volumes: 1. Life of DANIEL SAFFORD. 80 cents. 2. SWEDENBORG and his Doctrine. By

Professor Pond. 50 cents. 3. Songs for my Children. Illustrated. 30 cents. 4. Sunday Alphabet of Animals. Illustrated. 30 cents. 5. Aunt Katie's Talks at Bedtime.

25 cents. 6. Walks and Talks. 25 cents. 7. Stories for Little Ones. 25 cents. 8. 48 Envelope Tracts, in neat package. 10 cents. 9. Books for the Soldiers: Sketch of Capt. HEDLEY Vicars; Sir Henry HAVELOCK; The Soldier's Mission ; The Soldier's Text Book; and other books in flexible covers, for the pocket and knapsack, each 10 cents.

These recent publications of the Tract Society, instituted at Boston, in 1814, will be found unusually interesting. Among those for children, The Sunday Alphabet, Stories for Little Ones, and Songs for my Children, are especially attractive; the latter possess all the charm of Mother Goose, with far more wisdom in its rhymes. SWEDENBORG and his Doctrines is a revised edition, in very neat form, of Professor Pond's well known work. The Memoir of DANIEL Safford is one of the best reli. gious biographies that we have ever read; it is a pleasantly written story of the outward and inner life of a devoted Christian. The books for soldiers, are also excellent, and we should be glad to have thousands of them distributed among the men of our army.

T I E

MERCHANTS' MAGAZINE

AND

COMMERCIAL REVIEW.

Established July, 1839.

EDITED BY

J. SWITH DOWANS, (SECRETARY OF THE CHAMBER OF COMMERCE OF TIIE STATE OF NEW-YORK,)

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PAGX

Aer.
I. THE RAIL-ROAD SYSTEM OF MASSACHUSETTS.-1. Wealth of Massachusetts.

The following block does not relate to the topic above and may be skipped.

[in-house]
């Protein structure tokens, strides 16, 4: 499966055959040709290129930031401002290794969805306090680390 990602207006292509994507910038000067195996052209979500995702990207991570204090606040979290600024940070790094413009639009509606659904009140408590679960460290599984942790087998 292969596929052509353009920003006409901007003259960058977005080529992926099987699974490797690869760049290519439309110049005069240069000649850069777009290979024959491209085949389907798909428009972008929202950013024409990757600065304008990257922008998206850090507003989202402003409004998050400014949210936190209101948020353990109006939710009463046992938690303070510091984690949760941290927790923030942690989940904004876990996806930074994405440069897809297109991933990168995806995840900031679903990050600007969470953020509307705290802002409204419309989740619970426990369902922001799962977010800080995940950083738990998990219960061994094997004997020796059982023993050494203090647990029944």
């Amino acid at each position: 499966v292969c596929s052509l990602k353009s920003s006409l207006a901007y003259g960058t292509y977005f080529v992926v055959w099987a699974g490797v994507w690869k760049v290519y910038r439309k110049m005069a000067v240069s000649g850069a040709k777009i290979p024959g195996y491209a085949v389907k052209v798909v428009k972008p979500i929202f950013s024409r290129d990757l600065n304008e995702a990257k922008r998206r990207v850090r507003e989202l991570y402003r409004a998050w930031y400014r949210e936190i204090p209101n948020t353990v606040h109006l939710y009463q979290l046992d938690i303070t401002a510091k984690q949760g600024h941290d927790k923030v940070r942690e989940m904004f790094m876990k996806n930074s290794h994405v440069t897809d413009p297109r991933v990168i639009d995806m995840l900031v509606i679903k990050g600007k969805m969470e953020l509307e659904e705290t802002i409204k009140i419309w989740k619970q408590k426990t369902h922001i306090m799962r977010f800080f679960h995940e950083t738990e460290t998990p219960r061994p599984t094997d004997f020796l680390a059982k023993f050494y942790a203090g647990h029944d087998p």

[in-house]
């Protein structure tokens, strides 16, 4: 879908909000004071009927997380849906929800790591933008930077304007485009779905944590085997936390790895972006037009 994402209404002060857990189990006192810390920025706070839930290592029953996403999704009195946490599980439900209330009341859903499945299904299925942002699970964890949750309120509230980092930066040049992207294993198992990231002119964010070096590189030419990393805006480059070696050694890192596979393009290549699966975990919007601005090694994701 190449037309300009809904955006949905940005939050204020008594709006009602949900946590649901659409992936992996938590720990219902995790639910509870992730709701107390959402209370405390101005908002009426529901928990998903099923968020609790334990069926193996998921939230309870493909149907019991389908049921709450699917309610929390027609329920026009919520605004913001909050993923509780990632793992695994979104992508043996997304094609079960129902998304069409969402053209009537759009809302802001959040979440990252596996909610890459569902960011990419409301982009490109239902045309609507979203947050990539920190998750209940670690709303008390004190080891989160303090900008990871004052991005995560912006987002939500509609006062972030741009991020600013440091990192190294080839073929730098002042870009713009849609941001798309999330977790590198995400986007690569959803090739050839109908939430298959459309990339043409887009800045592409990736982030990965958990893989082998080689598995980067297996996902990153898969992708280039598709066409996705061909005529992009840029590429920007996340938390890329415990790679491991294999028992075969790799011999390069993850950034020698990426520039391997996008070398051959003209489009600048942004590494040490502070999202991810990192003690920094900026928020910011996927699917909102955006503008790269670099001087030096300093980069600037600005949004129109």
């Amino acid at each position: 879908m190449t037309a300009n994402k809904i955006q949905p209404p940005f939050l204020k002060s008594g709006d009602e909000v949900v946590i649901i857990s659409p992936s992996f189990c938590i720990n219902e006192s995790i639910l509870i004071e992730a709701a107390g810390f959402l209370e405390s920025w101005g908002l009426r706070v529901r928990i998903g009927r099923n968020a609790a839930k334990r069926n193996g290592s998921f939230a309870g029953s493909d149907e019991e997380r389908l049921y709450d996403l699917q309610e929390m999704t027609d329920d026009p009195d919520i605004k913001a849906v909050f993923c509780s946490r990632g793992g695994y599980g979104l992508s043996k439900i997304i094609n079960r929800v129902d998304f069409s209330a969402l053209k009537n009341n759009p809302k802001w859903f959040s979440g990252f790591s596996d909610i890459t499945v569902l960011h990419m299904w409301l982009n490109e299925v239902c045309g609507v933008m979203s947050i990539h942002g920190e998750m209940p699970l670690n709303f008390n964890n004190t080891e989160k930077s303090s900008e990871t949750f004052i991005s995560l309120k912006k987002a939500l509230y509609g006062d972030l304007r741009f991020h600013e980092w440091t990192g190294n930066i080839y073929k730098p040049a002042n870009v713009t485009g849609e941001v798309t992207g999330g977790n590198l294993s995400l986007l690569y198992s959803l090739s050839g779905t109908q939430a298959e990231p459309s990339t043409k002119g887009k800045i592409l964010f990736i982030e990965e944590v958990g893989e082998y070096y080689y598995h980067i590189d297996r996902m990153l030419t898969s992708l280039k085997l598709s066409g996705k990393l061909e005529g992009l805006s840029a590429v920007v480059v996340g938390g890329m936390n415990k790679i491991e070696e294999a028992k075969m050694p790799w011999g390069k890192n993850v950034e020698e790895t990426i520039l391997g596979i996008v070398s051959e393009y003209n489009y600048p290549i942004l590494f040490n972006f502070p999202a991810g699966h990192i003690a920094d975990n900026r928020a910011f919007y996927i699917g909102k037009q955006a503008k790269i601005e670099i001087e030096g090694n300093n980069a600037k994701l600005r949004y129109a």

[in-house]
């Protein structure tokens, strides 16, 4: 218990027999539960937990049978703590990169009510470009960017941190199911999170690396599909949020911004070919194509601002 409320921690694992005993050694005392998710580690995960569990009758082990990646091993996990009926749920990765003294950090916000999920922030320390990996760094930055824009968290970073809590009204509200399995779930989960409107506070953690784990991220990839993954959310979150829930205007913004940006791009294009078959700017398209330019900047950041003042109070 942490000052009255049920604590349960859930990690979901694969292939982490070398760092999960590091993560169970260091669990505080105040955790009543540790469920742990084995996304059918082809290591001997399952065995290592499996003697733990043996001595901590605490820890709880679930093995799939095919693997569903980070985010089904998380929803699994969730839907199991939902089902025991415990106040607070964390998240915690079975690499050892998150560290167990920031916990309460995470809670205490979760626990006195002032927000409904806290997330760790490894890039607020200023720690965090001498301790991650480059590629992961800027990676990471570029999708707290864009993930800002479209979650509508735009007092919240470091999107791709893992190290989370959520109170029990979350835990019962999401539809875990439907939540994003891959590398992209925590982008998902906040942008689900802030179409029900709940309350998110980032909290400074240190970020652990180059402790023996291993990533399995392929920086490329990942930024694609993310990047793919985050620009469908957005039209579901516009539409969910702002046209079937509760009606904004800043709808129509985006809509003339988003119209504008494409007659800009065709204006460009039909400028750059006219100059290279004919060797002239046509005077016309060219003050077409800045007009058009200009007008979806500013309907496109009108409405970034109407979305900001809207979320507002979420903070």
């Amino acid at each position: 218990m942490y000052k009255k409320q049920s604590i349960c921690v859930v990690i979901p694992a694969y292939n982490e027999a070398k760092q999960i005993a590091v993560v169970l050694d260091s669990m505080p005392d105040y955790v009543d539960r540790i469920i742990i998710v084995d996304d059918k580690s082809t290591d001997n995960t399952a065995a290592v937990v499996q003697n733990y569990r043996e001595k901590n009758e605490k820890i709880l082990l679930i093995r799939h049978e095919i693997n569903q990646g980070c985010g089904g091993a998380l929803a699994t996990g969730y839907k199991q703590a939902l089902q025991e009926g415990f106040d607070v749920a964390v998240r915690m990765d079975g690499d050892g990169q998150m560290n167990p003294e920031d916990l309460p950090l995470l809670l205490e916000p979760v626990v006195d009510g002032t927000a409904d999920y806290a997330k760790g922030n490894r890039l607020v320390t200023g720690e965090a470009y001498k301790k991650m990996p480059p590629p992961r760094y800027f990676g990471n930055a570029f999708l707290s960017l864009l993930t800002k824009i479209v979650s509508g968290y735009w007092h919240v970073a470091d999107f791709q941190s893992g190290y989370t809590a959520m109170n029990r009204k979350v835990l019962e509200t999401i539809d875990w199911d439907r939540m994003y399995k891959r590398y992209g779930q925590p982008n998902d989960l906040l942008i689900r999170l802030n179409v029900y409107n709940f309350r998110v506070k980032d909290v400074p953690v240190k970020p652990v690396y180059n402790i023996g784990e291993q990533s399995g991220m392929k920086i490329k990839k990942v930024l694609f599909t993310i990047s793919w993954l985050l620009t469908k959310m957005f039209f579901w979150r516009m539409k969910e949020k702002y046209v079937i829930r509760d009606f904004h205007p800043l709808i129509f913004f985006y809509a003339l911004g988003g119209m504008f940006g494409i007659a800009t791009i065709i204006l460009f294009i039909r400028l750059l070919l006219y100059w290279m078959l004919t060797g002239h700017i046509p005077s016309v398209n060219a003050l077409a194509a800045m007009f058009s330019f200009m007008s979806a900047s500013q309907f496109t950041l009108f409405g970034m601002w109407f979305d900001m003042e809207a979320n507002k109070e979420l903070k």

2. The first Canal and the first Rail-Road. 3. Early Rail-Road progress in the Com-
monwealth. 4. Financial Policy. 5. Rail-Road Extension to Albany. 6. The Re-
vulsion of 1957. 7. Horse Rail-Roads. 8. The Boston and Worcestor Rail-Road. 9.
The Boston and Lowell Rail-Road. 10. The Boston and Providence Rail-Road. 11.
The Eastern Rail-Road. 12. The Boston and Maine Rail-Road. 13. The Fitchburg
Rail-Road. 14. The Fall River Rail-Road. 15. The Boston and New-York Central
Rail-Road. 16. The Western Rail-Road. 17. The Troy and Greenfield Rail-Road.
18. Conclusions. 19. Recent Dividends,

113

II. INDUSTRIAL AND COMMERCIAL CITIES.–No. Lxxx. BALTIMORE Imports and

Exports. 2. Flour Inspections. 3. Tobacco Inspections, Exports and Stocks, 1848– 1860. 4. Imports of Guano, 1919---1860. 5. Iron. 6. Coffee. 7. Coal Trade. 8. Oyster Trade. 9. Arrivals and Clearances,..

181

III. COTTON, FLAX, WOOL AND SILK.—Their early History in the United States. 1.

The first Legislation in Massachusetts in behalf of Domestic Industry. 2. Introduc-
tion of the Cotton Gin. 3. The first Exports of Cotton from the United States. 4.
India Cotton and Silk Goods 5. The use of Flax Fifty Years ago. 6. Effects of the
Embargo and the War with England. 7. Steam Navigation and Rail-Roads. 8. The
Impulse given to Manufactures by the Discovery of Gold in California,

136 IV. STATISTICS OF MANUFACTURES IN THE U. S. AND IN EACH STATE,.... 139 V. PATES OF TOLL ON THE NEW-YORK CANALS, 1861.- Established by the Canal

Board on Persons and Property Transported on the New York State Canals,.... 145 VI. COMPARATIVE PRICES OF LEADING ARTICLES IN THE NEW-YORK MARKET, on the 1st of May, in each year, from 1849 to 1861,.

150

VII. IMMIGRATION OF THE PORT OF NEW-YORK.—The Ports whence Emigrant

Passenger Vessels have arrived, together with the nationality and number of Vessels, and number of Emigrant Passengers and others from each Port,.......

162 VIII. THE NEW-YORK CLEARING HOUSE.--Exchanges and Balances each Month to

October, 1860. Deposits, Circulation and Loans of the New-York Banks,....... 157 IX. REPORT ON THE HARBOR OF NEW-YORK.—1. Report on the Physical Surveys

of New-York Harbor and the Coast of Long Island, with descriptions of Apparatus for observing Currents, &c. 2. Tides and Currents of New York Harbor and its Approaches,.....

160 X. THE PRINCIPAL HARBORS AND RIVERS OF THE UNITED STATES.-Ta